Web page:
Reciprocity is so strong that a person will often feel obligated to return a favour regardless of whether they like the person who originally gave the favour and even if they did not want the favour.
This is a common human trait. When people are given something for free, they feel compelled to return the favour. Not only that, but they feel compelled to return the favour with interest. They usually end up giving more back than they received in the first place. Social Psychologists call this reciprocity.
1. Find a way to enter a dialogue with prospective customers in a non-threatening way.
Most people are ‘scared away’ by a direct selling approach. If this guy had tried to sell me a copy directly I’d have walked on. But by entering into dialogue offering to help, I was temporarily disarmed. The implication here will vary greatly from business to business, but if you can start a conversation along non-commercial lines, it will make the subsequent transaction all the more likely.
2. Give something away without condition or express obligation.
Study after study has shown the power of reciprocity. The human condition is such that once we’re given something we don’t feel comfortable until we’ve restored the balance and given something back. So give some thought to what you could give away in your business. It could be advice or help as in this case, or something more tangible like a sample product, a trial quantity, a free book or something else. The important thing is that no obligation is stated or implied. It isn’t necessary because human psychology will ensure that the obligation is created and then met.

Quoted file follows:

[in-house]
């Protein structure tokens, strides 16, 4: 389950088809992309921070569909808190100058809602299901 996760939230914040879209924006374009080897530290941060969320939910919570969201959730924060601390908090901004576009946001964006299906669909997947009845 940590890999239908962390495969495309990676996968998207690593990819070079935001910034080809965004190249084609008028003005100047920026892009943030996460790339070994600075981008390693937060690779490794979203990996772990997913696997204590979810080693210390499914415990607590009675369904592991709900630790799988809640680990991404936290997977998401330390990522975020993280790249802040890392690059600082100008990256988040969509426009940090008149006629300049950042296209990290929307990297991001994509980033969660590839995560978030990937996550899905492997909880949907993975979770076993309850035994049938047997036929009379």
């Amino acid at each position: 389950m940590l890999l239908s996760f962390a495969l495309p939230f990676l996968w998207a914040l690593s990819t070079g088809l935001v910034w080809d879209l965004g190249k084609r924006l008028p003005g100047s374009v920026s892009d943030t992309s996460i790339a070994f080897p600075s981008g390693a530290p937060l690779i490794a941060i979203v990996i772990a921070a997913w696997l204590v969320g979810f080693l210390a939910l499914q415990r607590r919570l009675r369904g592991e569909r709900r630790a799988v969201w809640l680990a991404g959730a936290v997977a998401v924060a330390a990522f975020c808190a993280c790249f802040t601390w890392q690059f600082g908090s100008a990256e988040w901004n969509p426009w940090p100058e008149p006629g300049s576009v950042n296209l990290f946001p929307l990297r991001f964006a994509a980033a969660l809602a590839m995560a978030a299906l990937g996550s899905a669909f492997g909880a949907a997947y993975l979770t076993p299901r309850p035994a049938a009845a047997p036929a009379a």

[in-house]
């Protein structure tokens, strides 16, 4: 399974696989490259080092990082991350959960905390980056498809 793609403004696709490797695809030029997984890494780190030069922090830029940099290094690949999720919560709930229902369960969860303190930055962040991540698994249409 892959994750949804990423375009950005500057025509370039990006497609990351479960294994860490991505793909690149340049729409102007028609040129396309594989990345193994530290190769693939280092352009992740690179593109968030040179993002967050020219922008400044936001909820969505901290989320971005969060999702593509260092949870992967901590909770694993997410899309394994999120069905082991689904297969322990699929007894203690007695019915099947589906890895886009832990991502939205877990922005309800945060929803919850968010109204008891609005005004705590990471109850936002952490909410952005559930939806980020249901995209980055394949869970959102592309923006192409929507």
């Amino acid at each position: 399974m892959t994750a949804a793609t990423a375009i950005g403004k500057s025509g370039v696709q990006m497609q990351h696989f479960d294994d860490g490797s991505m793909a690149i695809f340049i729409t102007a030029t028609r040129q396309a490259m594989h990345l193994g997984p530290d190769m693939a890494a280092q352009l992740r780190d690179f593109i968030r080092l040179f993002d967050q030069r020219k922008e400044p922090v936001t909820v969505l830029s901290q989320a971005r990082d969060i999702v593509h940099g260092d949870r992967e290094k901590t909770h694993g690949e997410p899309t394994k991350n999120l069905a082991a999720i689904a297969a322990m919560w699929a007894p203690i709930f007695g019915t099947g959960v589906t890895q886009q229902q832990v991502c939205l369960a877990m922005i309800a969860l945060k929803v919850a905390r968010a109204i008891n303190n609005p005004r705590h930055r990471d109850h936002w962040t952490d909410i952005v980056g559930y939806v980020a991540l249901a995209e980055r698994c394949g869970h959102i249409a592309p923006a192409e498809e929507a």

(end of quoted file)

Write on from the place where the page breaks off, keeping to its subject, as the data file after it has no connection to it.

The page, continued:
3. Once the sale is made, try to increase the order value.
Increasing the value of an order after a purchase decision has been made is certainly something which you should think about carefully. It can turn a break even venture into a profitable one and a profitable venture into a fortune maker.
The more orthodox routes to increasing order value are to sell a higher quantity of the first product or to sell complementary products. So if you have a customer who has agreed to buy a widget, you could immediately offer to sell him more widgets (in exchange for a discount) or offer something he can use with the widget he just bought. The appropriate approach will obviously depend on the product you’re selling.
The important thing is that these extra products can be sold at a lower profit margin because fixed selling costs have already been covered on the original sale. So it’s a win-win for all concerned.
If you find yourself making a sale, taking the money and being grateful you’ve actually sold something, you could be leaving a lot of value on the table with these up-sell opportunities.